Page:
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Union membership rates highest in Hawaii, lowest in South Carolina, in 2020

February 05, 2021

In 2020, 30 states and the District of Columbia had union membership rates below that of the U.S. average, 10.8 percent, while 20 states had rates above it. All states in both the East South Central and West South Central divisions had union membership rates below the national average, while all states in both the Middle Atlantic and Pacific divisions had rates above it.

 Union membership of employed wage and salary workers, 2020 annual averages
State Percent Total

Alabama

8.0% 151,000

Alaska

17.7 49,000

Arizona

5.3 155,000

Arkansas

4.7 55,000

California

16.2 2,441,000

Colorado

7.4 182,000

Connecticut

17.1 262,000

Delaware

9.7 41,000

District of Columbia

8.6 30,000

Florida

6.4 524,000

Georgia

4.6 194,000

Hawaii

23.7 120,000

Idaho

5.6 41,000

Illinois

14.3 739,000

Indiana

8.3 235,000

Iowa

6.6 93,000

Kansas

8.9 114,000

Kentucky

7.5 127,000

Louisiana

5.9 99,000

Maine

14.7 82,000

Maryland

13.1 351,000

Massachusetts

12.0 357,000

Michigan

15.2 604,000

Minnesota

15.8 398,000

Mississippi

7.1 74,000

Missouri

9.4 238,000

Montana

12.0 50,000

Nebraska

9.6 85,000

Nevada

13.4 161,000

New Hampshire

9.8 62,000

New Jersey

16.1 600,000

New Mexico

7.1 53,000

New York

22.0 1,661,000

North Carolina

3.1 129,000

North Dakota

6.2 21,000

Ohio

13.2 637,000

Oklahoma

6.0 90,000

Oregon

16.2 275,000

Pennsylvania

13.5 717,000

Rhode Island

17.8 81,000

South Carolina

2.9 59,000

South Dakota

4.3 17,000

Tennessee

4.4 117,000

Texas

4.9 563,000

Utah

3.7 51,000

Vermont

11.8 31,000

Virginia

4.4 164,000

Washington

17.4 557,000

West Virginia

10.7 71,000

Wisconsin

8.7 227,000

Wyoming

7.6 18,000

Nine states had union membership rates below 5.0 percent in 2020. South Carolina had the lowest rate (2.9 percent). The next lowest rates were in North Carolina and Utah (3.1 percent and 3.7 percent, respectively). Two states had union membership rates over 20.0 percent in 2020: Hawaii (23.7 percent) and New York (22.0 percent).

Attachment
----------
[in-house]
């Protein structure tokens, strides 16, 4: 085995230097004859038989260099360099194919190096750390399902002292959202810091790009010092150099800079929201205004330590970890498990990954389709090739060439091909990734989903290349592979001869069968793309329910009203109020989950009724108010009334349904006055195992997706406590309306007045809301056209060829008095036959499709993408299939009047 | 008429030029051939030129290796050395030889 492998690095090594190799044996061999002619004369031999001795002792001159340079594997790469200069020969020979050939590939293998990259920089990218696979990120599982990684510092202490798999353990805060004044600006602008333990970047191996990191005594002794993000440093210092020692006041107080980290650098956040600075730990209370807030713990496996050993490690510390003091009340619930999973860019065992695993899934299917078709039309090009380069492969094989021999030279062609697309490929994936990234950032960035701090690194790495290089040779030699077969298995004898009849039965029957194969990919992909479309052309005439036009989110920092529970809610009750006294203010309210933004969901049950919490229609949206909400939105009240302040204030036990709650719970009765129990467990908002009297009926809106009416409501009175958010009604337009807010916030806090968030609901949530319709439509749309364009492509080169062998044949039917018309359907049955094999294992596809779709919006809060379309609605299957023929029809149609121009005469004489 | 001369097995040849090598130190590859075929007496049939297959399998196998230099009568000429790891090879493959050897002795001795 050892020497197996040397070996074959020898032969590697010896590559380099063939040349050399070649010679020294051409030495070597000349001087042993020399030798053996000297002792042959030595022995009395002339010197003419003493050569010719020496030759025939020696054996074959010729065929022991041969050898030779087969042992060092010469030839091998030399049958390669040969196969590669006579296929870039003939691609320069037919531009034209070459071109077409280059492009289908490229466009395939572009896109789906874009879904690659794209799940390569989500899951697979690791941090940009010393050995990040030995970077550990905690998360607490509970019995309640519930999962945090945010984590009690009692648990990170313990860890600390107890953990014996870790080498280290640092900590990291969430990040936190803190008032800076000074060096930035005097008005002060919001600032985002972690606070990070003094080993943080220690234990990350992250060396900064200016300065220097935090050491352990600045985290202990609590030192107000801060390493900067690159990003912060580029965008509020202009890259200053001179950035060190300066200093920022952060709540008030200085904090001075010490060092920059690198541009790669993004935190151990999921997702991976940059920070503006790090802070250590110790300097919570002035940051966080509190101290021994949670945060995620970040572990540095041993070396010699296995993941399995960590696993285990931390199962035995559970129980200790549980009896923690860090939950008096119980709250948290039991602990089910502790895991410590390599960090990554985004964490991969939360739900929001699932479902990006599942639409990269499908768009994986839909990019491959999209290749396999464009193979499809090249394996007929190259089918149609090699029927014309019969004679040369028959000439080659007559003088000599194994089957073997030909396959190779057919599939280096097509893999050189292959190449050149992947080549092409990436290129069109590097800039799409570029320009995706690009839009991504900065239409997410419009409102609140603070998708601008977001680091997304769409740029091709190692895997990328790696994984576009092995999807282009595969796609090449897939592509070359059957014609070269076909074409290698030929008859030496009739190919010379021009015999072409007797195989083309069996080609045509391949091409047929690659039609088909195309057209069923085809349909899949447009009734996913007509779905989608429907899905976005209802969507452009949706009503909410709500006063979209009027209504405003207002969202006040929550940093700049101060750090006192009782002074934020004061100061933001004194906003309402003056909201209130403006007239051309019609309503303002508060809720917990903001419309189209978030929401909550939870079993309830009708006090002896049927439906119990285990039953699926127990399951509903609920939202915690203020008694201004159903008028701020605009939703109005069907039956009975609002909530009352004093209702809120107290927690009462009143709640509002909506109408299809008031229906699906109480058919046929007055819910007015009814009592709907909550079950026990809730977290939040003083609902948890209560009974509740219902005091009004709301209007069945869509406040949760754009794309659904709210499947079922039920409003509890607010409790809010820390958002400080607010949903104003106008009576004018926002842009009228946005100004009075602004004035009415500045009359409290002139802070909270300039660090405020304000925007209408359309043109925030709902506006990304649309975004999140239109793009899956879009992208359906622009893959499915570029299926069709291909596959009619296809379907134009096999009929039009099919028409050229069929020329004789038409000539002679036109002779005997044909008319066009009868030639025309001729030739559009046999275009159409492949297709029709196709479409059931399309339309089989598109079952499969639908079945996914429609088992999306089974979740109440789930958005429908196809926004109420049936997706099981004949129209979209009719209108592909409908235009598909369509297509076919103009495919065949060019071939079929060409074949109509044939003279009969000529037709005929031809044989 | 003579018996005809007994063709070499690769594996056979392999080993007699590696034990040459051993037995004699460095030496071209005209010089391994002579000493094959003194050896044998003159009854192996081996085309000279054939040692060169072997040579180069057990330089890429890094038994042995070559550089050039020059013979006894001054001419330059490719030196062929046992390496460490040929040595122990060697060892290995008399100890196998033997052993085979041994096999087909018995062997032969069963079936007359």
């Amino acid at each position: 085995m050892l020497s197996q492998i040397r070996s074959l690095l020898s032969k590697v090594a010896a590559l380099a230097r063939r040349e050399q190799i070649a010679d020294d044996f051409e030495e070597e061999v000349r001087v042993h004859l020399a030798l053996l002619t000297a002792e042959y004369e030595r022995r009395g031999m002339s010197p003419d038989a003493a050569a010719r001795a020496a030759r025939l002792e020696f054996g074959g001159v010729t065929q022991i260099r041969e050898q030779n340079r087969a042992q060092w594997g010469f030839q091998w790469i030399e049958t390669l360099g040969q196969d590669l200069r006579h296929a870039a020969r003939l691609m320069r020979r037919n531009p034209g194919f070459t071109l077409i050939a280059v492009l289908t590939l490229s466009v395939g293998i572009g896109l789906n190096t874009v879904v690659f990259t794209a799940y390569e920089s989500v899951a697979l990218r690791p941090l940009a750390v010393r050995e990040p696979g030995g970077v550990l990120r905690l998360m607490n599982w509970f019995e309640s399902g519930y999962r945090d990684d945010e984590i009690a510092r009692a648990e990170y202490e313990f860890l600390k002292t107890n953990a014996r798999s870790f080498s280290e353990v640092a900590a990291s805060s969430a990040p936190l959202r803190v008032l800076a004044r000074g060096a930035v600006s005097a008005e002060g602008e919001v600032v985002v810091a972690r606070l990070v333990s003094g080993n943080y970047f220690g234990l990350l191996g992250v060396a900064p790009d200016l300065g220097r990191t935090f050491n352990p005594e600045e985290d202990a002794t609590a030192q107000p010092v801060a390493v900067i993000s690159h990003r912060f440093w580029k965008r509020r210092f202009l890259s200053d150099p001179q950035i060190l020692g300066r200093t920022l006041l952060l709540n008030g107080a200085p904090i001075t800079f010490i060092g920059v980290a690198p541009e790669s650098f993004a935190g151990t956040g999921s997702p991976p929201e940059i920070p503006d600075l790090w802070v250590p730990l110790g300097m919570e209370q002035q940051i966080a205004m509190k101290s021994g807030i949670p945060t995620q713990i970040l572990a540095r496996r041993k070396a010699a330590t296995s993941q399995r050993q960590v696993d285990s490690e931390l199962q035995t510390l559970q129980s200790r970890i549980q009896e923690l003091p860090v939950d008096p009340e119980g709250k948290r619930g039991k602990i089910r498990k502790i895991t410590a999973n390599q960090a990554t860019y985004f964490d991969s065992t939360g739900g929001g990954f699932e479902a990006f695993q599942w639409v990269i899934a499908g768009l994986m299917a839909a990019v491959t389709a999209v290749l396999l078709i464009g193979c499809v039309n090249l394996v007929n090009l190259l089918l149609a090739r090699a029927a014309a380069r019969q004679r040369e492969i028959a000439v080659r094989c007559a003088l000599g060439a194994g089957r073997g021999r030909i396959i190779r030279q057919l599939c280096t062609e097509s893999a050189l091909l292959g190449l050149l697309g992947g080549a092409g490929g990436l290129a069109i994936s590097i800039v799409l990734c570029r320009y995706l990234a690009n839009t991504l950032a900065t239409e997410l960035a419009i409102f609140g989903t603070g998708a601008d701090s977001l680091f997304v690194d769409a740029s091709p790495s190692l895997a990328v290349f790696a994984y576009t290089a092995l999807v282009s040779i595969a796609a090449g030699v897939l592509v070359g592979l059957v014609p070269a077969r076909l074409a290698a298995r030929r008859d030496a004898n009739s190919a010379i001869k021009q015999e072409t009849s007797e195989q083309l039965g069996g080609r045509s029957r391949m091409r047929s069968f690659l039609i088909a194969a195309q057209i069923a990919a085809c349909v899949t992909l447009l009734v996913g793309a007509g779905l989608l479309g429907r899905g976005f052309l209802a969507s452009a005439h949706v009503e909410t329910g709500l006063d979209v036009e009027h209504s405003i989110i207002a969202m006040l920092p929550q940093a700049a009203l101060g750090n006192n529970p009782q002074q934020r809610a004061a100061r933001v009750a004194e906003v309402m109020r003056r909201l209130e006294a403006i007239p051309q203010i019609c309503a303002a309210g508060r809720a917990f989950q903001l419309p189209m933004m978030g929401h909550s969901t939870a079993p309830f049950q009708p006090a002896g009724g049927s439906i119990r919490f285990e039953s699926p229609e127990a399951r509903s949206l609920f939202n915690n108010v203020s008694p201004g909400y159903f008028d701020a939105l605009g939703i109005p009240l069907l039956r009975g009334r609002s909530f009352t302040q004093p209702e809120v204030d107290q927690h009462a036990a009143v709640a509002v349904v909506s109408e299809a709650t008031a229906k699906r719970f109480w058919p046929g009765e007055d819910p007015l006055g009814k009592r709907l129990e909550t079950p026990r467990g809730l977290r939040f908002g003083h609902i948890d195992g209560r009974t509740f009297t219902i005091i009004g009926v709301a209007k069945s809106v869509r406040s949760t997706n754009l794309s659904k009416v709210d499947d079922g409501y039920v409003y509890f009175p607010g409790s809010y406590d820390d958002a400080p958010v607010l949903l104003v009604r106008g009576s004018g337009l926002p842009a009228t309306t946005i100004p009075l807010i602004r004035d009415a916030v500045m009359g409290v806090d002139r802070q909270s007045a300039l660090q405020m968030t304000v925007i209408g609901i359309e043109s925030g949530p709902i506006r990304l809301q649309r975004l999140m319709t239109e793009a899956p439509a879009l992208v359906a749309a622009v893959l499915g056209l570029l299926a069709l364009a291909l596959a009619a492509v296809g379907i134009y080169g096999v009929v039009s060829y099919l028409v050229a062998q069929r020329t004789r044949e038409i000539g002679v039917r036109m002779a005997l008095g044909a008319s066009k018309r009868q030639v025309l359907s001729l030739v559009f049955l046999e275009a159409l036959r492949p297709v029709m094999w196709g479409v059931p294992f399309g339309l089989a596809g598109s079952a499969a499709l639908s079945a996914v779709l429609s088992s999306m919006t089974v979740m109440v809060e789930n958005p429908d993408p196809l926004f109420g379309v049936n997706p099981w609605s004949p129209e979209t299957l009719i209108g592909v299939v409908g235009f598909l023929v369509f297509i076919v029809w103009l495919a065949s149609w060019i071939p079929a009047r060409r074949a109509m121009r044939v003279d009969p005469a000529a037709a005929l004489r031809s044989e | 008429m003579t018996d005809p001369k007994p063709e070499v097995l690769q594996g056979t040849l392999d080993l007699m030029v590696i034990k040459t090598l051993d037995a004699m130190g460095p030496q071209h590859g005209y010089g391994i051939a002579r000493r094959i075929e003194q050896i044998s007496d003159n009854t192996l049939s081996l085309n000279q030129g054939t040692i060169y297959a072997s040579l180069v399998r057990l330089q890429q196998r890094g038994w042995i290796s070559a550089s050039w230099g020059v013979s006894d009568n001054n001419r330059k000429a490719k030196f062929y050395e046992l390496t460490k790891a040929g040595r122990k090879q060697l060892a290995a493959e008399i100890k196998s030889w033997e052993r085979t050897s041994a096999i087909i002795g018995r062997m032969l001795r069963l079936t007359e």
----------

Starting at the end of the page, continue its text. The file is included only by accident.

Over half of the 14.3 million union members in the United States. lived in just seven states (California, 2.4 million; New York, 1.7 million; Illinois and Pennsylvania, 0.7 million each; and Michigan, New Jersey, and Ohio, 0.6 million each). However, these states accounted for about one-third of wage and salary employment nationally.

These data are from the Current Population Survey. To learn more, see “Union Members — 2020.” The union membership rate is calculated by dividing the number of union members by the number of wage and salary workers. Union membership data do not include self-employed workers. 

SUGGESTED CITATION

Bureau of Labor Statistics, U.S. Department of Labor, The Economics Daily, Union membership rates highest in Hawaii, lowest in South Carolina, in 2020 at https://www.bls.gov/opub/ted/2021/union-membership-rates-highest-in-hawaii-lowest-in-south-carolina-in-2020.htm (visited December 05, 2021).

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